Folklife Friday is a weekly digest of arts and culture articles, podcasts, and videos from across the web. Read on for a selection of the week’s best cultural heritage pieces, and don’t forget to check back next Friday for a new set of weekly picks.
Free at Last: Mal Waldron’s Ecstatic Minimalism
“Waldron cut an alluring figure for the new jazz modernism emerging in the 1950s,” Adam Shatz writes in this stirring tribute. “He was slender, with regal features, an elegant bearing, and haunting eyes.” In tracing Waldron’s career from his hometown in Harlem to Billie Holiday’s side, Shatz arrives at the singular gift of the beloved pianist. “To listen to Waldron is to feel as if he is speaking to you, and only you, because he never forgets the lyrical content of a song.”
Cracking Open a Case of Fortune Cookie Theft
“Why are fortune cookie fortunes never really fortunes? And where do fortune cookies come from anyway?” In this episode of The World in Words, producer Lidia Jean Kott discusses these and other questions with Yongsik Lee, inventor of the fully automatic fortune cookie machine. Among the topics Kott covers here are the burnout that comes from writing fortunes, the practice of eating the slips of paper, and more. “Some men dream of fortunes. Others dream of cookies.”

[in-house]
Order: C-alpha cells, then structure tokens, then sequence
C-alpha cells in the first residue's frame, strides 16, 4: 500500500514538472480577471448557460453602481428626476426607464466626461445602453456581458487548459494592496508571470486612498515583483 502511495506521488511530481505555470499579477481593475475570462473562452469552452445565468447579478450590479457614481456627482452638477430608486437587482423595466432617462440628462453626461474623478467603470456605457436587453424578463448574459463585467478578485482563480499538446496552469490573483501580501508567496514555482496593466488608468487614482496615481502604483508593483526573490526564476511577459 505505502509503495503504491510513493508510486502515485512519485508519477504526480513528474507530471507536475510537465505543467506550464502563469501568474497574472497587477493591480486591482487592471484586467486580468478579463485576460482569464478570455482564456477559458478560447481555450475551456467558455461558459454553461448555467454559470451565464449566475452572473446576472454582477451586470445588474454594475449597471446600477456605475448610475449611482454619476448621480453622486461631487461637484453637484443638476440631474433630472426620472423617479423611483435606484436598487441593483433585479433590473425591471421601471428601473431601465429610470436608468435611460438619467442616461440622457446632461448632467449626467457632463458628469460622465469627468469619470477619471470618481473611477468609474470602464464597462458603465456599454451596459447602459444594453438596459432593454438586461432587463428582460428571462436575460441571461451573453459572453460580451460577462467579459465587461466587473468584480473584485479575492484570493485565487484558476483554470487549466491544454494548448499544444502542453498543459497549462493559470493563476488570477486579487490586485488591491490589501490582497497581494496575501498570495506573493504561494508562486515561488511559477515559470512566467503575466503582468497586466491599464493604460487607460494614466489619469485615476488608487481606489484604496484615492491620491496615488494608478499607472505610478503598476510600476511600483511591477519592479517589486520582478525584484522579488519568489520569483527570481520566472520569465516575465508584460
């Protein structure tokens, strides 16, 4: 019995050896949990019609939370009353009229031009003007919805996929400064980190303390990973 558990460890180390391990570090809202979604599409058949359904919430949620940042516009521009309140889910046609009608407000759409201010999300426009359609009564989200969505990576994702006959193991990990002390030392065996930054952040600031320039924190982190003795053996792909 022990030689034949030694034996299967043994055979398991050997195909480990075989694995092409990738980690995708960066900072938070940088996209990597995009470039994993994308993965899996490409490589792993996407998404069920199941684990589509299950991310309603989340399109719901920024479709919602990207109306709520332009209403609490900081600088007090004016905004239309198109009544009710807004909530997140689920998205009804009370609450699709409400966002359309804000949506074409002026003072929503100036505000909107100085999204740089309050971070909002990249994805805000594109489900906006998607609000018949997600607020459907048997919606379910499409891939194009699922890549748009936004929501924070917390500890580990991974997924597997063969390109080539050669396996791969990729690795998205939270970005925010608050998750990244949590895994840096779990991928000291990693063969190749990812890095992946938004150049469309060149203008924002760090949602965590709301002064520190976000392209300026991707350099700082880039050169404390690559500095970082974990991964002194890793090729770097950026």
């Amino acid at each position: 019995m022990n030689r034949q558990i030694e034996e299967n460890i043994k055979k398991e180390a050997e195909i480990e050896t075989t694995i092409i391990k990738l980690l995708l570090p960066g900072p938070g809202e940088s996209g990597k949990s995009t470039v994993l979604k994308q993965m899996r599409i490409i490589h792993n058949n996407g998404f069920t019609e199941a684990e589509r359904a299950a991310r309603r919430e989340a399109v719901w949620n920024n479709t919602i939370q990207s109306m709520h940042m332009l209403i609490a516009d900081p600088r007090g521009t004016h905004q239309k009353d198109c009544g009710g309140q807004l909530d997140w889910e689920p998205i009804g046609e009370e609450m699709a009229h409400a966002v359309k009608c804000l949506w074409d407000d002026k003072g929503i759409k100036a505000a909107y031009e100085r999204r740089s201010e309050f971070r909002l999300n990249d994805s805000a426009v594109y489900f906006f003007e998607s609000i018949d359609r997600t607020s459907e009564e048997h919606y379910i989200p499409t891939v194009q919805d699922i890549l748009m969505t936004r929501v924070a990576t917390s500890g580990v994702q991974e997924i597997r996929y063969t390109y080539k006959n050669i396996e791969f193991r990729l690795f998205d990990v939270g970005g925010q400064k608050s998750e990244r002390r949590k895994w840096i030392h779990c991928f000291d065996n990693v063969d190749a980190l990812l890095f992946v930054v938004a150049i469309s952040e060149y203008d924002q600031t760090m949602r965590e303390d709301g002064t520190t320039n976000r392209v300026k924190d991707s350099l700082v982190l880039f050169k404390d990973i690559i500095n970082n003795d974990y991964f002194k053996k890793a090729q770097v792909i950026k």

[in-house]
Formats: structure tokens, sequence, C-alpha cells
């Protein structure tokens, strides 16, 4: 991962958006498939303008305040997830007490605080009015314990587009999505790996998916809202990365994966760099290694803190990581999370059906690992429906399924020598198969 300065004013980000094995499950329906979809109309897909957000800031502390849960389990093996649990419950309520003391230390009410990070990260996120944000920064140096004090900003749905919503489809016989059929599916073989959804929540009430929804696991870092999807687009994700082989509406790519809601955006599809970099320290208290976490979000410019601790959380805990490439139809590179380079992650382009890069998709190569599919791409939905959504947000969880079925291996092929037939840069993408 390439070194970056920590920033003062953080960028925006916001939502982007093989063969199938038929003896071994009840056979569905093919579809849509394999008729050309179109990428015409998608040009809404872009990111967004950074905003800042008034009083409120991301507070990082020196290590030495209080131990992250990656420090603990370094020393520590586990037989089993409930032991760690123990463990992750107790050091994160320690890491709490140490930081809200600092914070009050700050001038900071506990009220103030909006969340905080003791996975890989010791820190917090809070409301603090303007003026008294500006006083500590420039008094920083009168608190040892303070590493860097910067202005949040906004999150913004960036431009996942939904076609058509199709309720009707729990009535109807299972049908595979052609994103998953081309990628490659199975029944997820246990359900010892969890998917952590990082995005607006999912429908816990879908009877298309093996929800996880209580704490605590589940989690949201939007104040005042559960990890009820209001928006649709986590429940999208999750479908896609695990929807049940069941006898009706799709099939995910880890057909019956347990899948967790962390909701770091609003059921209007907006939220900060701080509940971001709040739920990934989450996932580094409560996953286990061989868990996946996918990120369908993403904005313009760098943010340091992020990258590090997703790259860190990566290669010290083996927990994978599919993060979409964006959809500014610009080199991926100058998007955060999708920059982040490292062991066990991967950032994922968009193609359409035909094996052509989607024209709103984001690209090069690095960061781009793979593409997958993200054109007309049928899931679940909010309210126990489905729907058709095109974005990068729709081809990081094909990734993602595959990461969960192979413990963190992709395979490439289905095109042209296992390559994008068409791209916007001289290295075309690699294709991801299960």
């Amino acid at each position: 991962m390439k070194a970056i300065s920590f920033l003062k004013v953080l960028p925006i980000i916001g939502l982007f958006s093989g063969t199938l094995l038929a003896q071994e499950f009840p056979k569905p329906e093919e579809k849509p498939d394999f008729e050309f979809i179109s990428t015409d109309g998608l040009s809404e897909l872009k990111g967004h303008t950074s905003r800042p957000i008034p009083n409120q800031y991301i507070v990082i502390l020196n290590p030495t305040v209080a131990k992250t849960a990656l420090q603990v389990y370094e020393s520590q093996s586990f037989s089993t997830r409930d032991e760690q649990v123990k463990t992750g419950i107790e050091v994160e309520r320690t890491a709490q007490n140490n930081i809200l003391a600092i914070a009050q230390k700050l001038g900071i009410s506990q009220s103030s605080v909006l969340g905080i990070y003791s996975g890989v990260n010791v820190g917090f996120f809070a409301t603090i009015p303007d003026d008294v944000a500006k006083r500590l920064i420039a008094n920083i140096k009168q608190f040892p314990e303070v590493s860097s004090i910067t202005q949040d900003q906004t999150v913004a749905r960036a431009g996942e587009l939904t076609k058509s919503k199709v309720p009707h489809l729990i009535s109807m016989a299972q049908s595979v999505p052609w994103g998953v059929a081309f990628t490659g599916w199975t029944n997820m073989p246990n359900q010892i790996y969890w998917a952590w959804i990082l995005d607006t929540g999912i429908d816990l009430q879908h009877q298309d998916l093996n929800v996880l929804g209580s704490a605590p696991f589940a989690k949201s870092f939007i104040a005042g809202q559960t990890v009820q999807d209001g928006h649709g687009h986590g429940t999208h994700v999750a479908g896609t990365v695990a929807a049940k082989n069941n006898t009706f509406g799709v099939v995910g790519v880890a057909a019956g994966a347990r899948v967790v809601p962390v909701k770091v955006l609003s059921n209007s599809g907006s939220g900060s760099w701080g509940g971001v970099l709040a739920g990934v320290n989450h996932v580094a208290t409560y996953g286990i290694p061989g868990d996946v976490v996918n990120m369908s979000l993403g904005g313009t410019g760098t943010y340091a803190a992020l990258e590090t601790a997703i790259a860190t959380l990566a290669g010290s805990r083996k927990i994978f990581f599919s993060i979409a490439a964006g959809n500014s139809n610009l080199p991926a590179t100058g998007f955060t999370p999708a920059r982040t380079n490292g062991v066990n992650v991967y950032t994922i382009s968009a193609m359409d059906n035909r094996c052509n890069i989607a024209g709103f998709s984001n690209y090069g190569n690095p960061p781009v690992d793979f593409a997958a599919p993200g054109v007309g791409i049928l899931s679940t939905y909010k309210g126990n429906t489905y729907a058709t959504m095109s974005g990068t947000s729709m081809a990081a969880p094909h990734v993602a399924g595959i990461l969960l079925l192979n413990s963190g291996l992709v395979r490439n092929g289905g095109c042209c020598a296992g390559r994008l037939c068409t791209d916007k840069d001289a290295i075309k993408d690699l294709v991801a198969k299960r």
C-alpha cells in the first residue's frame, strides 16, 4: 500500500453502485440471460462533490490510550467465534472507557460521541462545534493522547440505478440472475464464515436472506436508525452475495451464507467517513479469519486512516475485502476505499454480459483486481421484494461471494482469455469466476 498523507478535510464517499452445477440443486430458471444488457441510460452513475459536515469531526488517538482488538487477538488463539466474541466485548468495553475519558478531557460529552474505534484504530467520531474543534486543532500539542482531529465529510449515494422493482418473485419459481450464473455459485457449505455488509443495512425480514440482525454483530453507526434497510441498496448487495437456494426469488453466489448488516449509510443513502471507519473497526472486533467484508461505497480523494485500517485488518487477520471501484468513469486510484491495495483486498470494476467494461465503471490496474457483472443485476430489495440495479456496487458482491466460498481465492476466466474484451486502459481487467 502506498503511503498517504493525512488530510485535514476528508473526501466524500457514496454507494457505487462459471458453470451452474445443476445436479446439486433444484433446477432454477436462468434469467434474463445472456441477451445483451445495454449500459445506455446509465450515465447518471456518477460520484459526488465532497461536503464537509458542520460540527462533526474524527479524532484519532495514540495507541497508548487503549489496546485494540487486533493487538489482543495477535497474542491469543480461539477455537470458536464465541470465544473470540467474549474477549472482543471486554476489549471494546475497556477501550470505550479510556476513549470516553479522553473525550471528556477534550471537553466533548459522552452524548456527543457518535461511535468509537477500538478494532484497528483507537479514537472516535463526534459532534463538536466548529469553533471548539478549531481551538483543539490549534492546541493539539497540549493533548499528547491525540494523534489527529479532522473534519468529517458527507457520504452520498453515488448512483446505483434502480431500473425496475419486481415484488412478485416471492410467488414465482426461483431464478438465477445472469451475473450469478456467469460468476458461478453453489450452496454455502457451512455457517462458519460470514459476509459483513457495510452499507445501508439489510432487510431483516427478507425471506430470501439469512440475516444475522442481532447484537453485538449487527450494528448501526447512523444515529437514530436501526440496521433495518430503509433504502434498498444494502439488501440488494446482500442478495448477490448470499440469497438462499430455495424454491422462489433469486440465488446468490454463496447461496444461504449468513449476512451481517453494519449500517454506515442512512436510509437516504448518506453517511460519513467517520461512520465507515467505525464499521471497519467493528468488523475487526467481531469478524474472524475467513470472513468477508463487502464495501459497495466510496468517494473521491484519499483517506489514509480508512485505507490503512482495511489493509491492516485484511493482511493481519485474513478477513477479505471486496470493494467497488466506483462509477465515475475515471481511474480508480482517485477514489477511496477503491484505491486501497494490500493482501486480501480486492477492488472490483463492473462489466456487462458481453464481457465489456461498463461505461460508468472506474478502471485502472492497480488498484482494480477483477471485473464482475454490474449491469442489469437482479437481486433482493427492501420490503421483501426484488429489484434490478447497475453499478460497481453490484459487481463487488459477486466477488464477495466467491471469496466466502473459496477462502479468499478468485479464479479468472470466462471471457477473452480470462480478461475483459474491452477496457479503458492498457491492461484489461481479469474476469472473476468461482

Restoring Old Havana
“The Old City today is a quilted urban landscape of restored historic buildings, extensive green spaces, and plazas.” This richly illustrated story map surveys Havana, Cuba’s longstanding, and often uneven, preservation efforts. The UNESCO World Heritage Site is home to a rich architectural history that layered restoration efforts hope to sustain. In this piece, which touches on the political and social factors that inform the city’s preservation, a stunning portrait of Havana emerges. “In the Old City, structural artistry blends with Havana’s cultural life to form a community without comparison.”
The Power of Physical ‘Stuff’ in Our Digital World
In this TED Talk, Carol O’Donnell, director of the Smithsonian Science Education Center, makes the case for hands-on learning in an ever-digital world. As a child in inner-city Pittsburg, O’Donnell used her backyard as a laboratory—a space to apply the concepts she learned in school—and she urges teachers to employ similar object-driven exercises to translate wonder and information in equal measure. “Physical objects help evoke those personal histories in us,” O’Donnell explains. “They bring us back to our childhood.”
The Mysterious Music of Georg Trakl
In A Skeleton Plays Violin, James Reidel translates poet Georg Trakl’s major work—a collection that long fascinated philosophers such as Heidegger and Wittgenstein. In this review, Christopher Benfey explores the divergent readings and the lyricism in Trakl’s work. “Understanding a poem, with its patterns of sound and rhythm and repetition, and its ambiguous phrases,” Benfey writes, “is even more like listening to a piece of music.”
Special thanks to editor Elisa Hough and to Michael Atwood Mason and Betty Belanus for their contributions to this week’s digest.